Since our cells need the active form of vitamin D (not synthetic, such as many OTC vitamins) to function properly, the following functions can suffer without optimal levels of vitamin D:

  • Overall health and maintenance
  • Cellular growth and development
  • Bone strength and health
  • Blood sugar health
  • Digestion and absorption of nutrients
  • Blood pressure health
  • Heart health
  • Vascular system health
  • Immune function
  • Joint health
  • Mood and overall feelings of well-being
  • Neurological and cognitive health
  • Muscular function
  • Skin health
  • Pancreatic function and health
  • Healthy aging process
  • Sleep patterns
  • Hearing and vision
  • Reproductive health
  • Newborn health
  • Athletic performance
  • Respiratory function and health
  • Carbohydrate and fat metabolism
  • Metabolic rate
  • Weight management
  • Hair and hair follicles

How can I tell if I’m vitamin D deficient?

The only sure fire way of knowing exactly where your vitamin D levels are is to have them tested. You can do this by purchasing a home test kit, or have your levels tested by your doctor. Researchers are continually adding to the list of illnesses caused by vitamin D deficiencies but a few classic signs of vitamin D deficiencies include the following:

  • Feeling achy or fatigued
  • Feeling “blue” or mildly depressed
  • Unusual head sweating

Remember, there are those who will need to be extremely proactive with their vitamin D levels.

  • Those with darker skin
  • Those over the age of 50
  • Those who are overweight or obese (or even a higher muscle mass)
  • Those who are pregnant
  • Those with gut issues

What about vitamin D during the winter months?

Draw an imaginary line from Los Angeles, CA to Atlanta, GA on a map…it’s said if you live north of this line you cannot get adequate vitamin D from sun exposure November through mid-March. The angle of the sun is simply too low with not enough UVB penetration to provide adequate vitamin D production. (Unless, of course, you want to climb a 15,000 foot mountain and stand atop in your birthday suit for a good 15 minutes…in the dead of winter!)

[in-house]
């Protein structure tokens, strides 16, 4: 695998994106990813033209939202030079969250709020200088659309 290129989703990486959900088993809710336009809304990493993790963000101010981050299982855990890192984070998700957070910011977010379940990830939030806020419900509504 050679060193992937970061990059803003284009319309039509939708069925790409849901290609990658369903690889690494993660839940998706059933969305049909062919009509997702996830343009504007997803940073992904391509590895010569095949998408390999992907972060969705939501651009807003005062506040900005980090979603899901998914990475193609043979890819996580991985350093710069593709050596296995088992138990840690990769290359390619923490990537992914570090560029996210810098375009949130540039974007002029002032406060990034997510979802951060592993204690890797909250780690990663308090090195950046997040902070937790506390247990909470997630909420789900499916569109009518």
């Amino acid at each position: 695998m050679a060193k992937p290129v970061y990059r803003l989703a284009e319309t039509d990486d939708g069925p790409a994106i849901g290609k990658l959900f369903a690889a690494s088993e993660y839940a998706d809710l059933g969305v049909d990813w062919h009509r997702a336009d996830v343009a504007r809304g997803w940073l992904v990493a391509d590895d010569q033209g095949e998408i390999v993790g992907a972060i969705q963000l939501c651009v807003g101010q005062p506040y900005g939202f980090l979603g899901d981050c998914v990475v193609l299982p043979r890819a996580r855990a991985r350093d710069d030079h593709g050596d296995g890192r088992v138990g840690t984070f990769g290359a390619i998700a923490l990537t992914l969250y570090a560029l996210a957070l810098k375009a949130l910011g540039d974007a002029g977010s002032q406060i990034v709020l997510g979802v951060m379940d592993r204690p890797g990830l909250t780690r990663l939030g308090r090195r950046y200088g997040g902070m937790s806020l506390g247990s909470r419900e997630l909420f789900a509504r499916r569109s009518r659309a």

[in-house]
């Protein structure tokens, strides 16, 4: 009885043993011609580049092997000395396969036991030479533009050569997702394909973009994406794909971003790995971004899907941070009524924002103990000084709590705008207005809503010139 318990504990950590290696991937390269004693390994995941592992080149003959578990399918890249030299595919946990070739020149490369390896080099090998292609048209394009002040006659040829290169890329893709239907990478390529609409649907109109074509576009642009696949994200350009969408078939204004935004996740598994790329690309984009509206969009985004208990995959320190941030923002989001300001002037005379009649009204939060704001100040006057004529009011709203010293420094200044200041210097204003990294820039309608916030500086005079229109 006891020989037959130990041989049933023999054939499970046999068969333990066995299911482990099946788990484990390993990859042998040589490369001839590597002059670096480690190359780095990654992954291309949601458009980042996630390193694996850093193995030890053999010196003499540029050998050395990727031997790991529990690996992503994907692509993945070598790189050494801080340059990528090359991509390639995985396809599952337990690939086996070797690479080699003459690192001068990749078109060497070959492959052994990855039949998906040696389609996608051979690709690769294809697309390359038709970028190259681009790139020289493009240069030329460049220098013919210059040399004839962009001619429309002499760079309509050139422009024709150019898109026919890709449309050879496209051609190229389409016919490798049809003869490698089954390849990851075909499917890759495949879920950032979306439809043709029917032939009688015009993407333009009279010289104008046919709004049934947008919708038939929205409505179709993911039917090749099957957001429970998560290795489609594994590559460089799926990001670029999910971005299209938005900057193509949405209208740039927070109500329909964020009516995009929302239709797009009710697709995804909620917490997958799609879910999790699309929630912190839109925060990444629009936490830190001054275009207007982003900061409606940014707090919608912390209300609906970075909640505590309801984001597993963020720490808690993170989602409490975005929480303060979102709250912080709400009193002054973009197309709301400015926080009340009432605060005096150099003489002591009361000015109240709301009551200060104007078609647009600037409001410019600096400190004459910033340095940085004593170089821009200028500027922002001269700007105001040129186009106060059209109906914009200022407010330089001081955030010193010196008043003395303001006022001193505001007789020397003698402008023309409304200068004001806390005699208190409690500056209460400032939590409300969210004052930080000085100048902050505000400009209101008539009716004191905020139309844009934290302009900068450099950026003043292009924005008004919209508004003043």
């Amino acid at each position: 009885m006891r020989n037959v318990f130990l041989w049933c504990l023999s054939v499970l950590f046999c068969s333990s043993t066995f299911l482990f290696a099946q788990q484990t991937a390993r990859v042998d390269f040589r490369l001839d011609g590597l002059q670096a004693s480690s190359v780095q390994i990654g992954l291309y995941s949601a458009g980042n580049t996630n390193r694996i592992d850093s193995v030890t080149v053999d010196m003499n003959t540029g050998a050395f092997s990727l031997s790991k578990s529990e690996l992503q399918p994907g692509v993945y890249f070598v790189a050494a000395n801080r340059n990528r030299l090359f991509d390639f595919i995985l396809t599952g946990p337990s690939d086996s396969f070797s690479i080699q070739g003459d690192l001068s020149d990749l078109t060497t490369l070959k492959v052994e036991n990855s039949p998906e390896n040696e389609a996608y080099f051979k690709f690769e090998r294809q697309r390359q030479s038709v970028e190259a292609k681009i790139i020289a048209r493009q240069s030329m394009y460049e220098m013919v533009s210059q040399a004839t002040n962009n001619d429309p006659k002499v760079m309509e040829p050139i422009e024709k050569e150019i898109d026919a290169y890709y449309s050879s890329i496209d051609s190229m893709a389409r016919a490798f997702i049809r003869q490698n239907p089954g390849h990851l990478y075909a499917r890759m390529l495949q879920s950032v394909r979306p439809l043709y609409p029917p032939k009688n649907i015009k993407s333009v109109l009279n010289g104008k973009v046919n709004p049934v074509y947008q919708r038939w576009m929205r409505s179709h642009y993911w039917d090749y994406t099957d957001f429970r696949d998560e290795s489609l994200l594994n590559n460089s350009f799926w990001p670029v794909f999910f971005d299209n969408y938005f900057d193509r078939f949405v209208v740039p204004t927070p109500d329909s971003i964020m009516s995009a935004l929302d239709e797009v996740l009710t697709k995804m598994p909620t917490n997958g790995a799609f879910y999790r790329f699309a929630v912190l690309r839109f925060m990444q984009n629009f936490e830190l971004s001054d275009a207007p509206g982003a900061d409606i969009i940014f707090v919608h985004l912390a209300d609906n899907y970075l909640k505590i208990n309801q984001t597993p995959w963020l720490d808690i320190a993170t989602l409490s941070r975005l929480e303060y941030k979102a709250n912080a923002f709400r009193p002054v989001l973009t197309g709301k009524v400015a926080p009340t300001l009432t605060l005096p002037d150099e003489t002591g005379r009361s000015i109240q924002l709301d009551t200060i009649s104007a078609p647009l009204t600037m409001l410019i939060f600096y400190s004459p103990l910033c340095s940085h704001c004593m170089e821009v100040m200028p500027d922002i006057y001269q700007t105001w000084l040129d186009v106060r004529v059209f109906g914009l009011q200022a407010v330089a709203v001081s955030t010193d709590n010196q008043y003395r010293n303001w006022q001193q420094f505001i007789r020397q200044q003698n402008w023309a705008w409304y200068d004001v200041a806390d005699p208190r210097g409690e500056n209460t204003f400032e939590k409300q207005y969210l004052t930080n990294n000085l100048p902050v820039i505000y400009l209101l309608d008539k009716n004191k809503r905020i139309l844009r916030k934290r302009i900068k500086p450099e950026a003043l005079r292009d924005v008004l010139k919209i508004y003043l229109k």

How do I get enough vitamin D without the sun?

Since it’s impossible to get enough sun exposure each and every day (unless we pack our bags and move to the equator) we’re going to need a secondary source for vitamin D.

Never a fan of synthetic vitamins and supplements, we always opt to supplement with food when possible. Vitamin D rich foods include organ meats, skin and fat (from certain grass-fed/free-range land animals), shellfish and oily fish.

Our family chooses to “supplement” the sun during the winter months with cod-liver oil and high-vitamin butter oil. Although the cod-liver oil supplies adequate vitamin D, we pair it with high-vitamin butter oil (or a tablespoon of Kerrygold butter!) for the synergistic effects of vitamin K2 (an important co-factor for proper absorption of the vitamin D).

It’s also important your cod-liver oil have proper vitamin A to vitamin D ratios…for more on this, read this post. Our family has previously used this cod-liver oil, but always found it difficult to stomach, even when in pill form (cod-liver oil makes you burp, ya’ll!). We have since found this peppermint-lemon flavored cod-liver oil that comes highly recommended from the Weston A. Price website. We are extremely happy with the peppermint essential oils that win out over any “fishy” taste that may be present (even when “burped”!).

*How many times do you think I wrote “vitamin D” in this post?

Resources: Dr. Mercola, 7 Signs You May Have Vitamin D Deficiency, Are You Getting Enough Vitamin D?, and Mike Geary (Certified Nutrition Specialist)

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  • Avatar

    Thanks for posting this!! I love the wisdom in this post!! I’ve been promoting vitamin D since last September. I was so deficient that I was down to 6 when deficient begins at 30. My hair was in such bad shape we had to take 6 inches off. I was getting every cold and flu that came around and was sick for 4-5 weeks with each cold or flu. I had SAD – seasonal affect disorder. Not to mention countless other things. Since I’ve begun taking the vitamin D supplements my hair is looking great, I’ve only had 1 sore throat, my SAD is gone and I feel generally healthier with more energy. Have a great day!!

    • Kelsey Steffen
      Kelsey Steffen

      Oh Beth, so glad you’re getting more vitamin D! It’s amazing the damage a little deficiency can cause. I know many people who suffer from SAD, hopefully those who suffer from the winter blues can find help by supplementing their vitamin D. Those who are deficient will need to take very high amounts to get their stores back up…it doesn’t happen overnight or with a day of sun. Now go enjoy your sunshine in the South! 🙂

  • Kourtney

    Including your question, I counted 41. 😉

    • Kelsey Steffen
      Kelsey Steffen

      Bahaha! I didn’t think anyone would actually count! And I had no idea how many times I typed it, it seemed like a lot, but 41?! Wowza!